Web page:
I don’t think anyone predicted that Katharine Graham would become the powerful and tough-minded publisher and newspaper owner that she became after Phil’s death. From a shrinking violet perpetually in the shadow of her domineering husband—in those days she was even too shy to fire an incompetent laundress—Kay would succeed brilliantly in what had traditionally been considered a man’s world. Later, she also played an important role in promoting the journalism careers of women at the Washington Post—making her friend and confidante Meg Greenfield editor of the Post’s editorial page, for example.

Q: You describe the Washington Post editorial pages in 1966: “On Mondays, Wednesday, and Fridays, Alsop’s Matter of Fact column declared confidently that the war was being won and ‘standing fast is paying off.’ On Tuesday and Thursdays, Lippmann’s Today and Tomorrow urged the president to halt the bombing and seek a negotiated peace.” Finally, Lippmann denounced “cronyism,” quit the Washington Post, and moved to New York. How did Alsops’ stance quickly result in his being ostracized by reporters, and dropped by his friends?

Joe Alsop seemed to have a particular knack for making enemies—even among those who had once been his friends.  Joe was notoriously unwilling to suffer fools, bores, or critics—and he did not hesitate to insult or attack those who were close to him if he felt they were wrong on an important issue. Things became much worse, of course, because of Vietnam—where, eventually, Joe was virtually alone among his journalist peers in his support for the war. But even then, it was not a personal enmity: although Joe and Walter Lippmann disagreed fundamentally on Vietnam, their letters show a certain mutual respect and even affection. Near the end of his life, Joe also tried to make amends among those he felt he had wronged during his career as a columnist.

Q: What are the most significant ways that the DC you describe in THE GEORGETOWN SET differs from DC today? How are the two similar?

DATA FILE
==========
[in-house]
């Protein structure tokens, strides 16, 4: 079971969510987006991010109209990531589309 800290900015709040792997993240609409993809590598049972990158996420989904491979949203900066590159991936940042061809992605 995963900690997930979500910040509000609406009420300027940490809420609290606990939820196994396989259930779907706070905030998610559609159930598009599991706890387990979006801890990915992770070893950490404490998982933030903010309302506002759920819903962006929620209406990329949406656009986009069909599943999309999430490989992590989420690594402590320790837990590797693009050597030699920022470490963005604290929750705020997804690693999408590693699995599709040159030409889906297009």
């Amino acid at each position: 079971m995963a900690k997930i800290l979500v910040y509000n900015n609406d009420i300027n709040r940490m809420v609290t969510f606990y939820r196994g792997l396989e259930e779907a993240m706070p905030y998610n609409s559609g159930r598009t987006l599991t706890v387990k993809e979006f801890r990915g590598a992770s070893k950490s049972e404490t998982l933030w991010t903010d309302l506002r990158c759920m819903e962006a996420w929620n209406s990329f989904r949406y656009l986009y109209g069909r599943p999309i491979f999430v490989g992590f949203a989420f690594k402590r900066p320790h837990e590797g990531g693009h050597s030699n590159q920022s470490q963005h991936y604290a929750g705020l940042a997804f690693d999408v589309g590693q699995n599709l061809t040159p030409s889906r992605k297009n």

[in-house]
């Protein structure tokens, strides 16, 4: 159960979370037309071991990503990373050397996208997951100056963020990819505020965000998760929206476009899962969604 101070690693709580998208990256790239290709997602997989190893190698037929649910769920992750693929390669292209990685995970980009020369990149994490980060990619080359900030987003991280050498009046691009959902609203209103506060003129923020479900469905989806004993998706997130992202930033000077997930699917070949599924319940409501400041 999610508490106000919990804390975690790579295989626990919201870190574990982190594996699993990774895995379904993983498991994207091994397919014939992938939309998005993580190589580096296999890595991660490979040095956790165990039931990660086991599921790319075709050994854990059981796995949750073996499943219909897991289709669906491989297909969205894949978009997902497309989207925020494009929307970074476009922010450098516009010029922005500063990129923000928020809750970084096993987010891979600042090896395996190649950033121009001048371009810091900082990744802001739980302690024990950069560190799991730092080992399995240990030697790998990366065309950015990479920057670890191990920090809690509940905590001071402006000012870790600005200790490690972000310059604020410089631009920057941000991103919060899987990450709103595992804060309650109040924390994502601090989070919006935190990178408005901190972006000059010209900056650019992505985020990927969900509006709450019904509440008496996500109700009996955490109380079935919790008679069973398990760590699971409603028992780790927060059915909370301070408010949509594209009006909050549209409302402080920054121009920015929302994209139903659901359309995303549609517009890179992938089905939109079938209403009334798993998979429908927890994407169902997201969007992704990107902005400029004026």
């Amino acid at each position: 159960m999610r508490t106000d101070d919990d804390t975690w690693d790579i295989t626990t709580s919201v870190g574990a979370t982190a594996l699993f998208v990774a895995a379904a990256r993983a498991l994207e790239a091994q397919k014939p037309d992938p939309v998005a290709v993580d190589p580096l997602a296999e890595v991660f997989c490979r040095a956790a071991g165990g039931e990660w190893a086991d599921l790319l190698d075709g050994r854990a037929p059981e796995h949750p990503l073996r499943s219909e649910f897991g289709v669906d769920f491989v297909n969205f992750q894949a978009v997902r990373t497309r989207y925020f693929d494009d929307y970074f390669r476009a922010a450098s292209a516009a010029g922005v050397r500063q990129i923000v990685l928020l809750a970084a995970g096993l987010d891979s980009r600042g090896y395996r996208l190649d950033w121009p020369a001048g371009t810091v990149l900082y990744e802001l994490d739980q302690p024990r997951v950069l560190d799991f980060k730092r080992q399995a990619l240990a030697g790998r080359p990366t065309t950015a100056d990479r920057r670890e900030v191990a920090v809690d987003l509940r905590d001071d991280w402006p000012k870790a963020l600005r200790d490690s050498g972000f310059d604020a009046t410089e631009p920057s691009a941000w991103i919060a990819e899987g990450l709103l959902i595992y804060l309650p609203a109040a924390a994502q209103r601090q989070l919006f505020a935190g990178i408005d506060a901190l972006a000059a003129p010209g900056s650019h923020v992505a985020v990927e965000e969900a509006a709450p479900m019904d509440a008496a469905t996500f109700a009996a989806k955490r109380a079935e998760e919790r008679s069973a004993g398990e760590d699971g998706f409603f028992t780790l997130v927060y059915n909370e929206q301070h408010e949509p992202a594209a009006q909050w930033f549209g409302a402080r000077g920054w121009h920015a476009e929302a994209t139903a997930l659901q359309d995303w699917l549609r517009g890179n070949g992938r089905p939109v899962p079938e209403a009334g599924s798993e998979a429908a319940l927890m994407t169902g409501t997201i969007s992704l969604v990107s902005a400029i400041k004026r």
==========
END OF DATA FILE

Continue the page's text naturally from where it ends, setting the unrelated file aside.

The big difference in Washington between then and now is that, today, the movers and shakers in both political parties rarely talk to one another, except to level accusations and score debating points in the media. What used to be just a partisan divide in the capital has become an ideological chasm—where elected officials are almost afraid to be seen in the same room as their opposite number, lest they be accused of “selling out” or “going soft” by their party’s extremists. The great thing about the Georgetown salons—and, in particular, Joe Alsop’s Sunday night suppers—was that they provided a venue for socializing independent of political affiliation.  That didn’t mean that harmony necessarily prevailed:  it was not unusual for Joe to throw a guest out of his house for some untoward remark.  But, almost invariably, Alsop would send that same guest a letter of abject apology the following day—and it was rare indeed for a feud to result in any lasting personal enmity.  Thus, Joe’s salons forced each side to confront the fact that the other was at least human, and not the embodiment of the Anti-Christ.  Notably, in an interview that Alsop gave to CNN in 1984—just five years before his death, and shortly after the re-election of Ronald Reagan—Joe decried the rise in Washington of those he called the “ideologists”:  “When I was young we didn’t have any ideologists, thank God.  I hate ideologists.  I hate extremists.”  And then he made a prediction that, I think, has relevance for today, with the midterm elections approaching:  “Either great American party that yields to its extreme group is doomed there and then.”